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Do you have a 'keeping room'? Is it allowed?

Have you heard the term “keeping room”? If you checked out our latest Home of the Week on, you saw one. There is a keeping room in the East Aurora home of Arno and Susan Tapani. Photos of the interior and exterior of their house appear on our weekly online feature.

We won’t mind if you call it a sitting area or even a small family room. But this extension of the kitchen has an interesting history. I did some research and found out that keeping rooms date back to the days of cooking on the hearth. The fire was also the primary source of heat in the home. People gathered around it to keep warm., which noted that keeping rooms in America can be traced back to Colonial times, wrote this: “Since this was the warmest part of the house, family members were drawn to the kitchen; but to avoid being underfoot and annoying the chef, they gathered in the next closest area: the keeping room. It was typically furnished with a comfortable couch, where they could lounge and accomplish small tasks such as sewing or writing letters.”

Writing letters, mind you. Not texting.

Patricia Bailey of Bailey & Harris Architects offered her modern-day take on the keeping room. She worked with the Tapanis on a major renovation of their home soon after they purchased it in 2001.

“My translation is that it is still a warm and cozy place that invites people into the kitchen to keep the cook company. It doesn’t have to be a big space - such as a family room that opens to the kitchen. It can be a couple chairs and a table, a little nook, a banquette, a soft upholstered spot where someone can sit when the cook is slicing and dicing on the kitchen counter,” she said.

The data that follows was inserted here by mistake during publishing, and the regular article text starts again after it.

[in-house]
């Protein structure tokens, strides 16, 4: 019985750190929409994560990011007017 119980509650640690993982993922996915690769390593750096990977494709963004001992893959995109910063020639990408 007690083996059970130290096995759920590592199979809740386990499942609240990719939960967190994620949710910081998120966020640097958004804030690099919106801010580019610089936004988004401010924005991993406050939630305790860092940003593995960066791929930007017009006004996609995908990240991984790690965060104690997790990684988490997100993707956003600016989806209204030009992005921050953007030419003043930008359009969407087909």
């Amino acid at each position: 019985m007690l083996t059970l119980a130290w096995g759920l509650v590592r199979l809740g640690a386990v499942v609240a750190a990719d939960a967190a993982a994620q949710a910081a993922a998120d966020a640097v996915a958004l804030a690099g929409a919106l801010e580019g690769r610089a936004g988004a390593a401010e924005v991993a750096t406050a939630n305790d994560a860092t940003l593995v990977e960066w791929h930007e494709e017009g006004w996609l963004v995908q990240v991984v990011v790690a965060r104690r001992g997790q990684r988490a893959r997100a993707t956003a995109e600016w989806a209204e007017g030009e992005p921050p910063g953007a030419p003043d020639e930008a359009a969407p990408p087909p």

Soft seating is key. You can incorporate comfortable features without necessarily having it be a whole room, she said.

When Bailey works on an addition or renovation for clients, she said she tries to carve out a keeping room - or a smaller “keeping space.”

It’s practical in today’s homes - whether it’s for family members who come together when dinner is being prepared or for seniors who want to be in the kitchen but don’t want to sit on a stool at the counter, Bailey said.

Susan Tapani said she grew up in a home in Amherst that had a keeping room – but they didn’t know what a keeping room was back then. It had a little kitchen table but also a couple upholstered chairs.

“We hung out there. I have great memories and wanted something similar in our home,” she said.

At the Tapanis’ home in East Aurora, the keeping room is an extension of the kitchen with two sofas, an upholstered chair and a little corner nook where they can eat. Their three daughters are now ages 16 to 21, but their childhood artwork hangs on two walls.

“It’s a casual place – a very personal, warm and inviting space,” Tapani said.

And it is exactly where she was sitting for our phone chat Wednesday night, while husband Arno was nearby loading the dishwasher.

Home of the Week: From 'summer house' to their house


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